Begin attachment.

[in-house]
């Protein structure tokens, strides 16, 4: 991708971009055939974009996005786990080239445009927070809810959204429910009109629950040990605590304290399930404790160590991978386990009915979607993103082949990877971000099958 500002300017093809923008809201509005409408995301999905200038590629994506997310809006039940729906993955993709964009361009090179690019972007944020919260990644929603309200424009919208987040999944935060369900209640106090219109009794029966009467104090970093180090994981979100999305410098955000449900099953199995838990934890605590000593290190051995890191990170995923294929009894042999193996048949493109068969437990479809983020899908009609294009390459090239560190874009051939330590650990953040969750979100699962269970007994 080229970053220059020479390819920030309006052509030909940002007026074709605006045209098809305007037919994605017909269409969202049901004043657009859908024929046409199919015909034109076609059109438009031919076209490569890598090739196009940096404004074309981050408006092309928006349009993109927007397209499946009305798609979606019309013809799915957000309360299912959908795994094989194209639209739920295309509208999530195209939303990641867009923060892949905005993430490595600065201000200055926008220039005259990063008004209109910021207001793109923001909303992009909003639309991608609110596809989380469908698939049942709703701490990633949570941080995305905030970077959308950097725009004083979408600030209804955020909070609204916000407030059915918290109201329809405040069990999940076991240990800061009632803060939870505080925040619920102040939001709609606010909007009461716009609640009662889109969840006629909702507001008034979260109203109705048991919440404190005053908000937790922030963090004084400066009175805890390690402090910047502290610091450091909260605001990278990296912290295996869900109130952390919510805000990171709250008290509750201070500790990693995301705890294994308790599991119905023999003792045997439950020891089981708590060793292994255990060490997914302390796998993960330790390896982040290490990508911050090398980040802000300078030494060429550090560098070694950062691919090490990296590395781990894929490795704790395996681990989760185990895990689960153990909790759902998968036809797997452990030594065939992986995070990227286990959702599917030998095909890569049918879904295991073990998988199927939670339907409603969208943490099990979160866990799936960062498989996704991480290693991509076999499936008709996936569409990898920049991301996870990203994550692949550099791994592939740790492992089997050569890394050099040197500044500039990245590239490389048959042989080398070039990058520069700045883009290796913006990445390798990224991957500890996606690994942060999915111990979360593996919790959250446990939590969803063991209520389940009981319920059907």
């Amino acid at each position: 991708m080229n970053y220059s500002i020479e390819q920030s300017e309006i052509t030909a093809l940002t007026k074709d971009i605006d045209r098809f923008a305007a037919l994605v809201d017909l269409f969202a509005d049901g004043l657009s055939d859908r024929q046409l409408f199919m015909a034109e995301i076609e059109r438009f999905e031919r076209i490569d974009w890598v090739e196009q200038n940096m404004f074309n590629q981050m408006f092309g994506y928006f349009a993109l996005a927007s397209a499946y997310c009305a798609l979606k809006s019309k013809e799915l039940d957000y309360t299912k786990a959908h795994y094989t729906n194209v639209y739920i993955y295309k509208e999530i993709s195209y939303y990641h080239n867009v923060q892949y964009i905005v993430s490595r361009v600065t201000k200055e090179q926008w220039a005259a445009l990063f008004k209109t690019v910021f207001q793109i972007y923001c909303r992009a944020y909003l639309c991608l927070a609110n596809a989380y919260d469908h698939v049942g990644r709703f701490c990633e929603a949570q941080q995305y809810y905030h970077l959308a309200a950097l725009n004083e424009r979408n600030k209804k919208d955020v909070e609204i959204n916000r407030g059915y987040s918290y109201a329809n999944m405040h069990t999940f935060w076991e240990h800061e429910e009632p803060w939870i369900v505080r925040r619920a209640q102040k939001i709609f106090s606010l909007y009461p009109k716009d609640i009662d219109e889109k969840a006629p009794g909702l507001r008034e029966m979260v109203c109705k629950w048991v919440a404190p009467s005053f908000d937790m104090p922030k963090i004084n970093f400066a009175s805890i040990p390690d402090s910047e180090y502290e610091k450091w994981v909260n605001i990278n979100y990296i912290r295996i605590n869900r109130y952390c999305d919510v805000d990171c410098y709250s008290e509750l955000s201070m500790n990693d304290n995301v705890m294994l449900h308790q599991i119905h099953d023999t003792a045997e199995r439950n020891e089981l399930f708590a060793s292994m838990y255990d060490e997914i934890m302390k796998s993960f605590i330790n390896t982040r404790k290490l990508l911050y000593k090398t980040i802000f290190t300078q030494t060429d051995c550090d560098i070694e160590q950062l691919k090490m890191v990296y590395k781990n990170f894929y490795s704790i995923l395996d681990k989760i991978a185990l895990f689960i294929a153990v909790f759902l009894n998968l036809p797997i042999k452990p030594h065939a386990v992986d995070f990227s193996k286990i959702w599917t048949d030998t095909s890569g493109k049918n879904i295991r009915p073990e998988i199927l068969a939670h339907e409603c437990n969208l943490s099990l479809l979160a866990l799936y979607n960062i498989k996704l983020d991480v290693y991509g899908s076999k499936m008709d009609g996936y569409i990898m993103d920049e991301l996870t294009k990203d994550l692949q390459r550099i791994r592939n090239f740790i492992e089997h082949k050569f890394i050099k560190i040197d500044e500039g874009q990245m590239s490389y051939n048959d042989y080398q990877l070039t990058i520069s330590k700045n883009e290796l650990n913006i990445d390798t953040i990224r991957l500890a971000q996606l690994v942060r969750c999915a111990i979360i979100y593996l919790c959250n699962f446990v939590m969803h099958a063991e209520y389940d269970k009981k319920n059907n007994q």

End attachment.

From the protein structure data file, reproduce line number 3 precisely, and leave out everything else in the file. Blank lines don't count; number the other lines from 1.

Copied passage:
């Amino acid at each position: 991708m080229n970053y220059s500002i020479e390819q920030s300017e309006i052509t030909a093809l940002t007026k074709d971009i605006d045209r098809f923008a305007a037919l994605v809201d017909l269409f969202a509005d049901g004043l657009s055939d859908r024929q046409l409408f199919m015909a034109e995301i076609e059109r438009f999905e031919r076209i490569d974009w890598v090739e196009q200038n940096m404004f074309n590629q981050m408006f092309g994506y928006f349009a993109l996005a927007s397209a499946y997310c009305a798609l979606k809006s019309k013809e799915l039940d957000y309360t299912k786990a959908h795994y094989t729906n194209v639209y739920i993955y295309k509208e999530i993709s195209y939303y990641h080239n867009v923060q892949y964009i905005v993430s490595r361009v600065t201000k200055e090179q926008w220039a005259a445009l990063f008004k209109t690019v910021f207001q793109i972007y923001c909303r992009a944020y909003l639309c991608l927070a609110n596809a989380y919260d469908h698939v049942g990644r709703f701490c990633e929603a949570q941080q995305y809810y905030h970077l959308a309200a950097l725009n004083e424009r979408n600030k209804k919208d955020v909070e609204i959204n916000r407030g059915y987040s918290y109201a329809n999944m405040h069990t999940f935060w076991e240990h800061e429910e009632p803060w939870i369900v505080r925040r619920a209640q102040k939001i709609f106090s606010l909007y009461p009109k716009d609640i009662d219109e889109k969840a006629p009794g909702l507001r008034e029966m979260v109203c109705k629950w048991v919440a404190p009467s005053f908000d937790m104090p922030k963090i004084n970093f400066a009175s805890i040990p390690d402090s910047e180090y502290e610091k450091w994981v909260n605001i990278n979100y990296i912290r295996i605590n869900r109130y952390c999305d919510v805000d990171c410098y709250s008290e509750l955000s201070m500790n990693d304290n995301v705890m294994l449900h308790q599991i119905h099953d023999t003792a045997e199995r439950n020891e089981l399930f708590a060793s292994m838990y255990d060490e997914i934890m302390k796998s993960f605590i330790n390896t982040r404790k290490l990508l911050y000593k090398t980040i802000f290190t300078q030494t060429d051995c550090d560098i070694e160590q950062l691919k090490m890191v990296y590395k781990n990170f894929y490795s704790i995923l395996d681990k989760i991978a185990l895990f689960i294929a153990v909790f759902l009894n998968l036809p797997i042999k452990p030594h065939a386990v992986d995070f990227s193996k286990i959702w599917t048949d030998t095909s890569g493109k049918n879904i295991r009915p073990e998988i199927l068969a939670h339907e409603c437990n969208l943490s099990l479809l979160a866990l799936y979607n960062i498989k996704l983020d991480v290693y991509g899908s076999k499936m008709d009609g996936y569409i990898m993103d920049e991301l996870t294009k990203d994550l692949q390459r550099i791994r592939n090239f740790i492992e089997h082949k050569f890394i050099k560190i040197d500044e500039g874009q990245m590239s490389y051939n048959d042989y080398q990877l070039t990058i520069s330590k700045n883009e290796l650990n913006i990445d390798t953040i990224r991957l500890a971000q996606l690994v942060r969750c999915a111990i979360i979100y593996l919790c959250n699962f446990v939590m969803h099958a063991e209520y389940d269970k009981k319920n059907n007994q």